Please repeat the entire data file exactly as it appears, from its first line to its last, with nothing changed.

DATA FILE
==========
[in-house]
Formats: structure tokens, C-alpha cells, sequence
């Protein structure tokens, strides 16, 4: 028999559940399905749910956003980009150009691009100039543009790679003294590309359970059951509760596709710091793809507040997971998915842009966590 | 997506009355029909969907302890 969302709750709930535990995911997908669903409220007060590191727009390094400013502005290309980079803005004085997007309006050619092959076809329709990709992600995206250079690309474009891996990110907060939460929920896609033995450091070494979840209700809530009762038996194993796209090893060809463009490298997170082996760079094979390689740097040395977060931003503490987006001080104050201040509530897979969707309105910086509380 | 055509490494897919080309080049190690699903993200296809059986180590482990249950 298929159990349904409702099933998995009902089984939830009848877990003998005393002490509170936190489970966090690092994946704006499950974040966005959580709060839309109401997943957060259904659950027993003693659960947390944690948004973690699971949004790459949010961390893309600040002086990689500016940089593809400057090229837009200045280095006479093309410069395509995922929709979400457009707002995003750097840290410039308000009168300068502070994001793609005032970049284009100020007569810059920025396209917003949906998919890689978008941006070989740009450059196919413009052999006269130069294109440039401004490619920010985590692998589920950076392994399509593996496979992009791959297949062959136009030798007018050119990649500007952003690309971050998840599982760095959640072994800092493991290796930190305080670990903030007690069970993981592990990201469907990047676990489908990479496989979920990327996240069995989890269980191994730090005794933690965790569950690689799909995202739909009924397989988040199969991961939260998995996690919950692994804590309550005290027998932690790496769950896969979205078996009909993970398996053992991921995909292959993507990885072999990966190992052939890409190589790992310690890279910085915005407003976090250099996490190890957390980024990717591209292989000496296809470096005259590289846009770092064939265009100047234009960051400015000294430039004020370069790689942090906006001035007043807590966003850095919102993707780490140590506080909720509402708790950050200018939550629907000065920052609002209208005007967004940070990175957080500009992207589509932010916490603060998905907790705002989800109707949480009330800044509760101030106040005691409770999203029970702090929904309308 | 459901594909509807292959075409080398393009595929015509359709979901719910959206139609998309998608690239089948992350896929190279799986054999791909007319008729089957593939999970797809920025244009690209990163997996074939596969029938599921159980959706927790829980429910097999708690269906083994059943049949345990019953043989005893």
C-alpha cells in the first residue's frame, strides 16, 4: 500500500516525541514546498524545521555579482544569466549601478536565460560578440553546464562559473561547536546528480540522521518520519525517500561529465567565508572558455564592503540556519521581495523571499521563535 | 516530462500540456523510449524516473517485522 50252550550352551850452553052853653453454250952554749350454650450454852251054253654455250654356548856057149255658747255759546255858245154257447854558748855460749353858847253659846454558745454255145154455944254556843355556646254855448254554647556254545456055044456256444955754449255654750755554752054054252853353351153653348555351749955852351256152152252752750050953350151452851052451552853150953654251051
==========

[in-house]
Formats: structure tokens, C-alpha cells, sequence
């Protein structure tokens, strides 16, 4: 028999559940399905749910956003980009150009691009100039543009790679003294590309359970059951509760596709710091793809507040997971998915842009966590 | 997506009355029909969907302890 969302709750709930535990995911997908669903409220007060590191727009390094400013502005290309980079803005004085997007309006050619092959076809329709990709992600995206250079690309474009891996990110907060939460929920896609033995450091070494979840209700809530009762038996194993796209090893060809463009490298997170082996760079094979390689740097040395977060931003503490987006001080104050201040509530897979969707309105910086509380 | 055509490494897919080309080049190690699903993200296809059986180590482990249950 298929159990349904409702099933998995009902089984939830009848877990003998005393002490509170936190489970966090690092994946704006499950974040966005959580709060839309109401997943957060259904659950027993003693659960947390944690948004973690699971949004790459949010961390893309600040002086990689500016940089593809400057090229837009200045280095006479093309410069395509995922929709979400457009707002995003750097840290410039308000009168300068502070994001793609005032970049284009100020007569810059920025396209917003949906998919890689978008941006070989740009450059196919413009052999006269130069294109440039401004490619920010985590692998589920950076392994399509593996496979992009791959297949062959136009030798007018050119990649500007952003690309971050998840599982760095959640072994800092493991290796930190305080670990903030007690069970993981592990990201469907990047676990489908990479496989979920990327996240069995989890269980191994730090005794933690965790569950690689799909995202739909009924397989988040199969991961939260998995996690919950692994804590309550005290027998932690790496769950896969979205078996009909993970398996053992991921995909292959993507990885072999990966190992052939890409190589790992310690890279910085915005407003976090250099996490190890957390980024990717591209292989000496296809470096005259590289846009770092064939265009100047234009960051400015000294430039004020370069790689942090906006001035007043807590966003850095919102993707780490140590506080909720509402708790950050200018939550629907000065920052609002209208005007967004940070990175957080500009992207589509932010916490603060998905907790705002989800109707949480009330800044509760101030106040005691409770999203029970702090929904309308 | 459901594909509807292959075409080398393009595929015509359709979901719910959206139609998309998608690239089948992350896929190279799986054999791909007319008729089957593939999970797809920025244009690209990163997996074939596969029938599921159980959706927790829980429910097999708690269906083994059943049949345990019953043989005893």
C-alpha cells in the first residue's frame, strides 16, 4: 500500500516525541514546498524545521555579482544569466549601478536565460560578440553546464562559473561547536546528480540522521518520519525517500561529465567565508572558455564592503540556519521581495523571499521563535 | 516530462500540456523510449524516473517485522 50252550550352551850452553052853653453454250952554749350454650450454852251054253654455250654356548856057149255658747255759546255858245154257447854558748855460749353858847253659846454558745454255145154455944254556843355556646254855448254554647556254545456055044456256444955754449255654750755554752054054252853353351153653348555351749955852351256152152252752750050953350151452851052451552853150953654251051